Critical Race Theory

Critical race theory (CRT) is a cross-disciplinary intellectual and social movement of civil-rights scholars and activists who seek to examine the intersection of race and law in the United States and to challenge mainstream American liberal approaches to racial justice. For example, the CRT conceptual framework is one way to study how and why US courts give more lenient punishments to drug dealers from some races than to drug dealers of other races. (The word critical in its name is an academic term that refers to critical thinking and scholarly criticism, not to criticizing or blaming people.)

A key CRT concept is intersectionality—the way in which different forms of inequality and identity are affected by interconnections of race, class, gender and disability. Scholars of CRT view race as a social construct with no biological basis. One tenet of CRT is that racism and disparate racial outcomes are the result of complex, changing, and often subtle social and institutional dynamics, rather than explicit and intentional prejudices of individuals. CRT scholars argue that the idea of race advances the interests of white people at the expense of people of color, and that the liberal notion of U.S. law as “neutral” plays a significant role in maintaining a racially unjust social order, where formally color-blind laws continue to have racially discriminatory outcomes.

CRT began in the United States in the post–civil rights era, as 1960s landmark civil rights laws were being eroded and schools were being re-segregated. With racial inequalities persisting even after civil rights legislation was enacted, CRT scholars in the 1970s and 1980s began reworking and expanding critical legal studies (CLS) theories on class, economic structure and the law to examine the role of U.S. law in perpetuating racism. CRT, a framework of analysis grounded in critical theory, originated in the mid-1970s in the writings of several American legal scholars, including Derrick Bell, Alan Freeman, Kimberlé Crenshaw, Richard Delgado, Cheryl Harris, Charles R. Lawrence III, Mari Matsuda, and Patricia J. Williams. CRT draws from the work of thinkers such as Antonio Gramsci, Sojourner Truth, Frederick Douglass, and W. E. B. DuBois, as well as the Black Power, Chicano, and radical feminist movements from the 1960s and 1970s.

Academic critics of CRT argue it is based on storytelling instead of evidence and reason, rejects truth and merit, and opposes liberalism. Since 2020, conservative U.S. lawmakers have sought to ban or restrict the instruction of CRT along with other anti‑racism education in primary and secondary schools. These lawmakers have been accused of misrepresenting the tenets and importance of CRT and of having the goal of broadly silencing discussions of racism, equality, social justice, and the history of race.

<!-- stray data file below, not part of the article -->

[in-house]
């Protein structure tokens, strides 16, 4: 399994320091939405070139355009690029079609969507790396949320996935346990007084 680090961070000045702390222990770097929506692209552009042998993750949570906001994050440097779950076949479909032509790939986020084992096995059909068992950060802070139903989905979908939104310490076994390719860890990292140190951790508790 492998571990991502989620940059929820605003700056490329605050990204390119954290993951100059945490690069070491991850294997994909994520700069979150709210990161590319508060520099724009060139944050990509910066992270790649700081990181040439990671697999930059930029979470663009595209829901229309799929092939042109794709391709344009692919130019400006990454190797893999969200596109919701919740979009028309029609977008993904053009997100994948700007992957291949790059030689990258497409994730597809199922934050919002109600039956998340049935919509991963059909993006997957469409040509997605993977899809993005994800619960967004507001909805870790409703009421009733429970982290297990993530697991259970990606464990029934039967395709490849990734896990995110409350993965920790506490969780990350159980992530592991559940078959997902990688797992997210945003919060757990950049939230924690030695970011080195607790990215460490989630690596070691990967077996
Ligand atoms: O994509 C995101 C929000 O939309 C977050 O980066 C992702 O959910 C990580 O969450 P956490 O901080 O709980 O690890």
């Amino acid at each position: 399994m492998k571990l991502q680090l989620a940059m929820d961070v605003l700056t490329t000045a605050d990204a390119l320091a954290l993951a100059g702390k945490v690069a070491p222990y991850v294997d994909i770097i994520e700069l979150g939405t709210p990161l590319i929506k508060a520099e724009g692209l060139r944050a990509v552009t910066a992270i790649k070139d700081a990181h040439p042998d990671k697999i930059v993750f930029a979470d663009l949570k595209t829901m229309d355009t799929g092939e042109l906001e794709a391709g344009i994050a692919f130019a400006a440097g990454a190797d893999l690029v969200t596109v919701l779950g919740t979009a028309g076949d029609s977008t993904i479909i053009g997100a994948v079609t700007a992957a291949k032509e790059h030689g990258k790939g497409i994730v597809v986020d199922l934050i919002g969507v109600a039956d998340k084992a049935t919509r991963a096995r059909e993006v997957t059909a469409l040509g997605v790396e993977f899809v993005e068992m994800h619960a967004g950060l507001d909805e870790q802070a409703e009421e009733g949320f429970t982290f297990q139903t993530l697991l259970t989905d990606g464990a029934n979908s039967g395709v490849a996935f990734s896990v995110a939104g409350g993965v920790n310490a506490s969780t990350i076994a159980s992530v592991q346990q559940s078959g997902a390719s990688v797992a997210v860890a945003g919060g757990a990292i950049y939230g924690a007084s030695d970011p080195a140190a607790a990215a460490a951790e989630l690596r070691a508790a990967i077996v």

Critical race theory

Critical race theory


Law professor Roy L. Brooks defined critical race theory in 1994 as “a collection of critical stances against the existing legal order from a race-based point of view”.

In his introduction to the comprehensive 1995 publication of critical race theory’s key writings, Cornel West described CRT as “an intellectual movement that is both particular to our postmodern (and conservative) times and part of a long tradition of human resistance and liberation.”

In 2005, Tara J. Yosso described CRT as a “framework that can be used to theorize, examine and challenge the ways race and racism implicitly and explicitly impact on social structures, practices and discourses”.

Gloria Ladson-Billings, who—along with co-author William Tate—had introduced CRT to the field of education in 1995, described it in 2015 as an “interdisciplinary approach that seeks to understand and combat race inequity in society.” Ladson-Billings wrote in 1998 that CRT “first emerged as a counterlegal scholarship to the positivist and liberal legal discourse of civil rights.”

In 2017, University of Alabama School of Law professor Richard Delgado, a co-founder of critical race theory, and legal writer Jean Stefancic define CRT as “a collection of activists and scholars interested in studying and transforming the relationship among race, racism, and power”.

In 2021, Khiara Bridges, a law professor and author of the textbook Critical Race Theory: A Primer, defined critical race theory as an “intellectual movement”, a “body of scholarship”, and an “analytical toolset for interrogating the relationship between law and racial inequality.”

The 2021 Encyclopaedia Britannica describe CRT as an “intellectual and social movement and loosely organized framework of legal analysis based on the premise that race is not a natural, biologically grounded feature of physically distinct subgroups of human beings but a socially constructed (culturally invented) category that is used to oppress and exploit people of colour.” In the video that accompanies the article, CRT is defined as a “way of thinking about the world, especially the social norms and legal practices that govern society”.